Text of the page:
Family Science 5: Research & Researchers in the Media in October 2023

Welcome to the Family Science 5, helping you catch up on some of the Family Science research and researchers featured in the media during October 2023.

NCFR member journal subscribers can access full text of journal articles through the NCFR website; you may be prompted to log in.

  1. AARP mentioned 2022 research on parent–adult child estrangement from NCFR's Journal of Marriage and Family (JMF) and also interviewed member Joshua Coleman, Ph.D., for October piece, "What to Do When Your Adult Kids Ignore You." The open-access JMF article "Parent–Adult Child Estrangement in the United States by Gender, Race/Ethnicity, and Sexuality," found that 26% of respondents reported estrangement from fathers, while 6% of respondents reported estrangement from mothers.
  2. highlighted 2017 JMF research in a piece about leisure time for mothers, in the context of media and public relations coverage of the divorce of celebrities Sophie Turner and Joe Jonas. noted that the JMF article, "Who Experiences Leisure Deficits? Mothers' Marital Status and Leisure Time" — whose authors include current JMF Editor Liana C. Sayer, Ph.D. — found that mothers have less and lower-quality leisure than fathers, and that "mothers with less and lower quality leisure have increased risks of social isolation, negative mental and physical health disorders, and reduced accumulation of social capital."
  3. The Bangor Daily News of Maine interviewed member Sandra L. Caron, Ph.D., CFLE, for an article about public attitudes toward sexuality (subscription required after free-access time period has passed). Dr. Caron reflected on society's gradual relaxing of views on sexuality: "More than half of women own a vibrator, and 30 percent of those women use it with a partner. At this point, it's pretty mainstream. ... People view these sorts of things as part of wellness. Sexual wellness is a big part of overall wellness." Dr. Caron also commented: "Sex isn't dirty or shameful. I think we, as a society, are starting to come around to that. ... More education and more awareness about these sorts of things is always a good thing, instead of hiding it away or making it seem like it's taboo."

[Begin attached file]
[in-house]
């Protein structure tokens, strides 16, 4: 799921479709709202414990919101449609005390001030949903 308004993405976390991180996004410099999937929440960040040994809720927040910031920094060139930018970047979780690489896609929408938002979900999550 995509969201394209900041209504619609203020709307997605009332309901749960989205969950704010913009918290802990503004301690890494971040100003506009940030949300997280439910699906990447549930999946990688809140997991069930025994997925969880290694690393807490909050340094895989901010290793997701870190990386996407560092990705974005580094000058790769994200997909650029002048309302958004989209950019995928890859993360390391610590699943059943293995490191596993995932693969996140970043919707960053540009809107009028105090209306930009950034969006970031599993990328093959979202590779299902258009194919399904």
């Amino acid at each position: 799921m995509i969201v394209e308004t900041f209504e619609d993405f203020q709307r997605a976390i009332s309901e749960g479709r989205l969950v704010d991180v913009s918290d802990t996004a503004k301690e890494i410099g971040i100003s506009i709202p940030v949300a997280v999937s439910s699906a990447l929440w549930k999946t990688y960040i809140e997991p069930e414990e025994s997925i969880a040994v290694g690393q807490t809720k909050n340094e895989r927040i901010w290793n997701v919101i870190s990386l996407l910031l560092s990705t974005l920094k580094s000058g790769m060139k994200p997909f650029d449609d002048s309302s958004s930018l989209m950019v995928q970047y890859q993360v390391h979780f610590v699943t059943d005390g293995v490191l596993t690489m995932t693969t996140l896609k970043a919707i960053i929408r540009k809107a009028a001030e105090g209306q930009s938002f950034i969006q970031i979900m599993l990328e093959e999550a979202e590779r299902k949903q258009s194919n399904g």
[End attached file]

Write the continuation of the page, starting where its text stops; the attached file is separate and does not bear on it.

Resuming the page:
4. The Conversation published a piece coauthored by member Mary Nelson Robertson, Ph.D., "America's farmers are getting older, and young people aren't rushing to join them," that was picked up by Yahoo, Fortune, and Salon. Among several points, the piece notes: "Young people born into family farms may have fewer opportunities to take them over due to consolidation in agriculture. And those who do have the chance may not seize it, since they often report that rural life is more challenging than living in a city or suburb."
  5. Members' research and expertise were also highlighted in several university news sources:
    1. Ohio State News highlighted recent open-access research from NCFR's Family Relations: Interdisciplinary Journal of Applied Family Science (FR), by Joyce Y. Lee, Ph.D., et. al., "Shared Parental Responsiveness Among Fathers and Mothers With Low Income and Early Child Outcomes.
    2. Pamela B. Payne, Ph.D., CFLE, authored a post for the University of Nevada, Reno's blog, NSights: "Shedding Light on Domestic Violence: A Crucial Conversation for the University of Nevada, Reno Community."
    3. Maryland Today at the University of Maryland interviewed member Amy A. Morgan, Ph.D., LMFT, about the course she teaches on coping with stress, anxiety, and depression, for its article "Offering a Light to a Friend in the Dark."
    4. BYU News at Brigham Young University published "BYU Study Examines How Religious Faith Bolsters Family Hope and Unity," about the recent FR scholarly article " 'We Have Hope': An Exploration of Hope in Highly Religious Families." The authors of the FR article include NCFR members Heather H. Kelley, Ph.D., and David C. Dollahite, Ph.D. Dr. Dollahite was interviewed for the BYU piece.